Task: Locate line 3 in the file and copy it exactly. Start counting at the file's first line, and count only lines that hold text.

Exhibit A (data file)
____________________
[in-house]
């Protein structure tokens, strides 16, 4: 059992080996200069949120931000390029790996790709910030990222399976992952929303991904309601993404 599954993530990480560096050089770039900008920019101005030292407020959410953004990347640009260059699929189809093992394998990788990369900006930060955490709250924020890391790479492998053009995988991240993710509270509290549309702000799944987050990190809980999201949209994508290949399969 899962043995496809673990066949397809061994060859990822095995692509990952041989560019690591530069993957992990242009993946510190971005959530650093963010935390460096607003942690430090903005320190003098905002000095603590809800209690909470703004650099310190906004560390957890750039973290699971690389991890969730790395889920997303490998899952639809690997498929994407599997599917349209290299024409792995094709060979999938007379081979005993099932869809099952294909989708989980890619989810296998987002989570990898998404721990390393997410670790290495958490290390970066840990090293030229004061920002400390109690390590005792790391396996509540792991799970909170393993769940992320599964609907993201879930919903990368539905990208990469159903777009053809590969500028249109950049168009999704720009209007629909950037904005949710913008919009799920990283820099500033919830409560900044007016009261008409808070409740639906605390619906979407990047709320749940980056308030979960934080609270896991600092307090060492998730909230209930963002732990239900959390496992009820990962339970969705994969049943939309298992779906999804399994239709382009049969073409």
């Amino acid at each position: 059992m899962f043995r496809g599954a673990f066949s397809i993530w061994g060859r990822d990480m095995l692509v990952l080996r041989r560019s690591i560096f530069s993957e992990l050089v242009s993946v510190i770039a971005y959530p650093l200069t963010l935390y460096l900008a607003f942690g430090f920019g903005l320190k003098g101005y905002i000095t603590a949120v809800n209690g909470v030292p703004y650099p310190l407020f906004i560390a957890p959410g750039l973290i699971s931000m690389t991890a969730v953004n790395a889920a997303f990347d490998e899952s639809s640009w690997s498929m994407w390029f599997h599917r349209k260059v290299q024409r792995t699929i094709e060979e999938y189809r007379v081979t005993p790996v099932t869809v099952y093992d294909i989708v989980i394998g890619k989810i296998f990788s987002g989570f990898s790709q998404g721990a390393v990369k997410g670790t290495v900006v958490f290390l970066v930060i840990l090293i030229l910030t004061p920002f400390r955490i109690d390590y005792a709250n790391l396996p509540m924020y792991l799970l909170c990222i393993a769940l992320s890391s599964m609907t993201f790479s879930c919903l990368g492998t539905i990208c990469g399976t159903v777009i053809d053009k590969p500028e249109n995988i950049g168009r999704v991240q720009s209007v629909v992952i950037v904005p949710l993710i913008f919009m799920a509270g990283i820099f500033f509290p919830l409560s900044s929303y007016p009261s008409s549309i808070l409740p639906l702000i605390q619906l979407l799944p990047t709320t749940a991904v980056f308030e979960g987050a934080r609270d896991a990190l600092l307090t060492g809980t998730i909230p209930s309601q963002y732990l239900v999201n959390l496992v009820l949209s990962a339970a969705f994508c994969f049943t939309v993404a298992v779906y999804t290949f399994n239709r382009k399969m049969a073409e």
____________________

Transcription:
């Amino acid at each position: 059992m899962f043995r496809g599954a673990f066949s397809i993530w061994g060859r990822d990480m095995l692509v990952l080996r041989r560019s690591i560096f530069s993957e992990l050089v242009s993946v510190i770039a971005y959530p650093l200069t963010l935390y460096l900008a607003f942690g430090f920019g903005l320190k003098g101005y905002i000095t603590a949120v809800n209690g909470v030292p703004y650099p310190l407020f906004i560390a957890p959410g750039l973290i699971s931000m690389t991890a969730v953004n790395a889920a997303f990347d490998e899952s639809s640009w690997s498929m994407w390029f599997h599917r349209k260059v290299q024409r792995t699929i094709e060979e999938y189809r007379v081979t005993p790996v099932t869809v099952y093992d294909i989708v989980i394998g890619k989810i296998f990788s987002g989570f990898s790709q998404g721990a390393v990369k997410g670790t290495v900006v958490f290390l970066v930060i840990l090293i030229l910030t004061p920002f400390r955490i109690d390590y005792a709250n790391l396996p509540m924020y792991l799970l909170c990222i393993a769940l992320s890391s599964m609907t993201f790479s879930c919903l990368g492998t539905i990208c990469g399976t159903v777009i053809d053009k590969p500028e249109n995988i950049g168009r999704v991240q720009s209007v629909v992952i950037v904005p949710l993710i913008f919009m799920a509270g990283i820099f500033f509290p919830l409560s900044s929303y007016p009261s008409s549309i808070l409740p639906l702000i605390q619906l979407l799944p990047t709320t749940a991904v980056f308030e979960g987050a934080r609270d896991a990190l600092l307090t060492g809980t998730i909230p209930s309601q963002y732990l239900v999201n959390l496992v009820l949209s990962a339970a969705f994508c994969f049943t939309v993404a298992v779906y999804t290949f399994n239709r382009k399969m049969a073409e």